Review: The Endellion String Quartet: Beethoven Cycle
The Endellion String Quartet, in its final season at West Road Concert Hall, continued its journey through the complete string quartets of Beethoven on Wednesday evening (February 26).
First to be performed was the Quartet in C minor Op. 18 No. 4. The only Opus 18 quartet in the minor key has an earnest and determined commencement with, at one point, a lovely melodic intervention from the cello and the first violin responding to some strenuous strokes from the other three instruments.
The second movement, Andante Scherzoso, has a fugal beginning and is upbeat and busy. The swaying Menuetto which follows it gives way to an Allegretto with lively exchanges among the instruments before it speeds towards a capriciously playful ending.
Although billed in the programme as the first to be performed, the Endellions had decided to make the F minor Quartet op. 95 (Serioso) second on their programme. No reason was given for this change, but the Quartetto Serioso is a chronologically later piece by more than a decade.
There was a dynamic opening, then a melodious interval with, again and again, pacey interruptions from all four instruments together. It was as though the lyrical impulse made repeated efforts to prevail but was never allowed to get going.
A soulful cello opened the second movement, followed by the other three instruments in similar vein. The tempo accelerated into a fugal piece with the cello’s opening melody again taken up before all subsided into quietness.
A surprising and vigorous start (designed almost to make you jump after the previous movement’s conclusion) heralded exchanges among all four instruments, and was succeeded by a reflective opening to the final movement - a lilting melody where, as in the first, through the intrusions of some passionate bowing it was never enabled to develop.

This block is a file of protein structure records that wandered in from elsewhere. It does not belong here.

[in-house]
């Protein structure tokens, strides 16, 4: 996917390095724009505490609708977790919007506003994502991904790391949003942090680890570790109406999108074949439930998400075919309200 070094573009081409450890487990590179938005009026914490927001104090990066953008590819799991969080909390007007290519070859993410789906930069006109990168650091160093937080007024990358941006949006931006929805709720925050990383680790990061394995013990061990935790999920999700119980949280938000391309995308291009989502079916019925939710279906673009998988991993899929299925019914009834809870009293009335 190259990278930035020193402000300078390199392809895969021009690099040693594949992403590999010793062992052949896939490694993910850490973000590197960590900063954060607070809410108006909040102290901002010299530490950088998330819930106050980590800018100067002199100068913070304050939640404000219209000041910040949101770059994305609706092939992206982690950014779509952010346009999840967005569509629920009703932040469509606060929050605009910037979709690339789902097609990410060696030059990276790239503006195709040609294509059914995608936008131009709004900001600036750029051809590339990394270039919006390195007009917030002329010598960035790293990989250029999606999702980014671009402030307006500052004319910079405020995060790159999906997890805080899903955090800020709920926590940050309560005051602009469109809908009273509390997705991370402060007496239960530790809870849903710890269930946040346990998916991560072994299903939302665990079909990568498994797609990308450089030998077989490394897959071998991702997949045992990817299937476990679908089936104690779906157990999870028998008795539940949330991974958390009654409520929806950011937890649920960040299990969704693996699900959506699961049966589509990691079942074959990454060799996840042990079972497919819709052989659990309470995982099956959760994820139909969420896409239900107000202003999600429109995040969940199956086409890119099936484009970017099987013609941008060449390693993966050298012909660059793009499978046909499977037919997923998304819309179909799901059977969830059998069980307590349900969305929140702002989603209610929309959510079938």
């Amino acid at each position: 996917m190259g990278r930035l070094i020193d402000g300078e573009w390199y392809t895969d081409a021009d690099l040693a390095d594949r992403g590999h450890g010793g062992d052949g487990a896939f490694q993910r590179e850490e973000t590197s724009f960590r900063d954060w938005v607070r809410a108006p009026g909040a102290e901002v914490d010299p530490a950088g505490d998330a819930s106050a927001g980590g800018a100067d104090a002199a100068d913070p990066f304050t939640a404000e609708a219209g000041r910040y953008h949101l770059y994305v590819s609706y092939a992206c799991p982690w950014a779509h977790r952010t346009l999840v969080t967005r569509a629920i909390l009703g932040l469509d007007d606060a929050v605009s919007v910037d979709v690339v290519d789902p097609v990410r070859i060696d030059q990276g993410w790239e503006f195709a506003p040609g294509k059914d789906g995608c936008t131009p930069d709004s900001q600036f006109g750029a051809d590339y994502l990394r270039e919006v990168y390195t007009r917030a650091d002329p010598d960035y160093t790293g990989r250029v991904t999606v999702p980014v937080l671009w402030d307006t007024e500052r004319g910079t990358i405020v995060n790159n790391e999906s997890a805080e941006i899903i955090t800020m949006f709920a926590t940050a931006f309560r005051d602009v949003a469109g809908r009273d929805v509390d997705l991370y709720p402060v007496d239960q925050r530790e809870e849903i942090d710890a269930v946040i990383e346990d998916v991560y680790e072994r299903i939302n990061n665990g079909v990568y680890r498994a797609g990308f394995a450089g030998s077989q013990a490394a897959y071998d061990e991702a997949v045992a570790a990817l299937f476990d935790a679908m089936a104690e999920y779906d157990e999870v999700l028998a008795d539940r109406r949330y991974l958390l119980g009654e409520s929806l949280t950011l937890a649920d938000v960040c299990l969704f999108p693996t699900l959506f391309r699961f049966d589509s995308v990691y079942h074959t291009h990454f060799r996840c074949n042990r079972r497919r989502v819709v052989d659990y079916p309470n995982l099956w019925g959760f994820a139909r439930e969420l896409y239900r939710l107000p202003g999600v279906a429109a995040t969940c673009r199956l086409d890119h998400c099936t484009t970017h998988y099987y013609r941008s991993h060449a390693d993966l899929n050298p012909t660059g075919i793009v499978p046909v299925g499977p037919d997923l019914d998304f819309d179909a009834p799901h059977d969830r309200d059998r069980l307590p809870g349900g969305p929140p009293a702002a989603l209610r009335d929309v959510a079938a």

After the interval came the lengthy Quartet in F Op. 59 No. 1, situated in composition between the previous two being performed and one of the Razumovsky quartets, so named for the Russian ambassador in Vienna, who had stipulated the inclusion of a Russian folk tune in the Opus 59 works.
The purposive first movement opens with a beautiful and well-known melody on the cello, and contains at one point a passage inspired perhaps by the pealing of bells (a very Russian touch) with all the instruments chasing each other in a descending scale. There is a similar moment in the second movement of the F minor where a descending pizzicato scale on solo cello recalls the ringing of bells.
The slightly uneasy-making staccato chattering of instruments among themselves in the second movement is succeeded by an infinitely sad and deeply affecting slow movement, where again the pizzicato cello as background for the music of the other three seems to be marking the inevitable passage of time.
However, the quartet does not sustain this mood. The final complex movement succeeds with brightness and optimism, perhaps unexpected in the light of what precedes it, but nevertheless very definitely there.
As ever, the Endellion String Quartet put their customary gold seal on all three performances as they took us one stage further into our understanding of the incredible genius of Beethoven’s music.